Verbal Ability and Persistent Offending: A Race-Specific Test of Moffitt’s Theory
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Theoretical questions linger over the applicability of the verbal ability model to African-Americans and the social control theory hypothesis that educational failure mediates the effect of verbal ability on offending patterns. Accordingly, this paper investigates whether verbal ability distinguishes between offending groups within the context of Moffitt's developmental taxonomy. Questions are addressed with longitudinal data spanning childhood through young-adulthood from an ongoing national panel, and multinomial and hierarchical Poisson models (overdispersed). In multinomial models, low verbal ability predicts membership in a life-course-persistent-oriented group relative to an adolescent-limited-oriented group. Hierarchical models indicate that verbal ability is associated with arrest outcomes among White and African-American subjects, with effects consistently operating through educational attainment (high school dropout). The results support Moffitt's hypothesis that verbal deficits distinguish adolescent-limited- and life-course-persistent-oriented groups within race, as well as the social control model of verbal ability.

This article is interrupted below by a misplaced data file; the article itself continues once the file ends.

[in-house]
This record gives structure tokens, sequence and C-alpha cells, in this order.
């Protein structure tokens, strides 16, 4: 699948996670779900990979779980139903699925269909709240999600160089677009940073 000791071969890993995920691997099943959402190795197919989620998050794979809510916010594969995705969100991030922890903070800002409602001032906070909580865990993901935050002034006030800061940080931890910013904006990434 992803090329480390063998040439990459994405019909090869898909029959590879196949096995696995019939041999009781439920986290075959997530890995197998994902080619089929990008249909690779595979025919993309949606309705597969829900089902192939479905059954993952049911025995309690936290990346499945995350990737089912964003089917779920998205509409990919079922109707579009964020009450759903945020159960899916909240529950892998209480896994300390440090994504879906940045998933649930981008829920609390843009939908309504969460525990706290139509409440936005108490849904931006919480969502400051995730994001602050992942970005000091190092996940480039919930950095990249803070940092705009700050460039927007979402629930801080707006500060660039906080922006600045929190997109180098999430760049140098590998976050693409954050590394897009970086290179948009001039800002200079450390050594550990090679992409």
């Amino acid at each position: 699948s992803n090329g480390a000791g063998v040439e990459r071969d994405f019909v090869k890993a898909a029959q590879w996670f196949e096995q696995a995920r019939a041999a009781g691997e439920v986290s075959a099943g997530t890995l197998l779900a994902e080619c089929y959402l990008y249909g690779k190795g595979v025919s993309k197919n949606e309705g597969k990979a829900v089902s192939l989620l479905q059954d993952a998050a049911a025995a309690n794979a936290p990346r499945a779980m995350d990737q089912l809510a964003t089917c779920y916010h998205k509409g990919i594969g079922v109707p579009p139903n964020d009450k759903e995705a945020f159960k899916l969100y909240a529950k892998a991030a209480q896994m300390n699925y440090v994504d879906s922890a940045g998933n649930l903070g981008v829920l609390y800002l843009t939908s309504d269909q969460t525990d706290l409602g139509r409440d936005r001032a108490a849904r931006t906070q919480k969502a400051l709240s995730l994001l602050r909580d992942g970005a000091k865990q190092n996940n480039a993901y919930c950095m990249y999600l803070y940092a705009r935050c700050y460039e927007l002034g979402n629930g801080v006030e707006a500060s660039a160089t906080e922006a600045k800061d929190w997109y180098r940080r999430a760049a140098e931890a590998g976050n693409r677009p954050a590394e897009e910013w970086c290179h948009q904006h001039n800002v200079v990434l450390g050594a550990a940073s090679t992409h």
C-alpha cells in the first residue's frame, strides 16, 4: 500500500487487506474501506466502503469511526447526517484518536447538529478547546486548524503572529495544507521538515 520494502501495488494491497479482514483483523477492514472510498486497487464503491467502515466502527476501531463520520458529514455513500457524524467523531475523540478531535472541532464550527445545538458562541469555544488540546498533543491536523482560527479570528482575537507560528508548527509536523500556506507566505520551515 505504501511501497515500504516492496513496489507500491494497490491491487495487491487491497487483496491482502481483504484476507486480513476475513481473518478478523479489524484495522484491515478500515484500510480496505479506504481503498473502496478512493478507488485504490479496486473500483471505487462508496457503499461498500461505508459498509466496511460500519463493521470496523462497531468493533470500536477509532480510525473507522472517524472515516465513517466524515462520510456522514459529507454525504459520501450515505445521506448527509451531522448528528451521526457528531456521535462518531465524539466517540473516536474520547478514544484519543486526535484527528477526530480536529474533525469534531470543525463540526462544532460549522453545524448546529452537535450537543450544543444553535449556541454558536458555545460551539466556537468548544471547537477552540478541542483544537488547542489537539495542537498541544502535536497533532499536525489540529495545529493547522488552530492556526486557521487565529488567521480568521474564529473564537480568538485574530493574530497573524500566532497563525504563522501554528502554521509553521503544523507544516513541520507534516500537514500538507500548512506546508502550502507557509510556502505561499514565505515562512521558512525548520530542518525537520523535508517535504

Causes and Prevention of Crime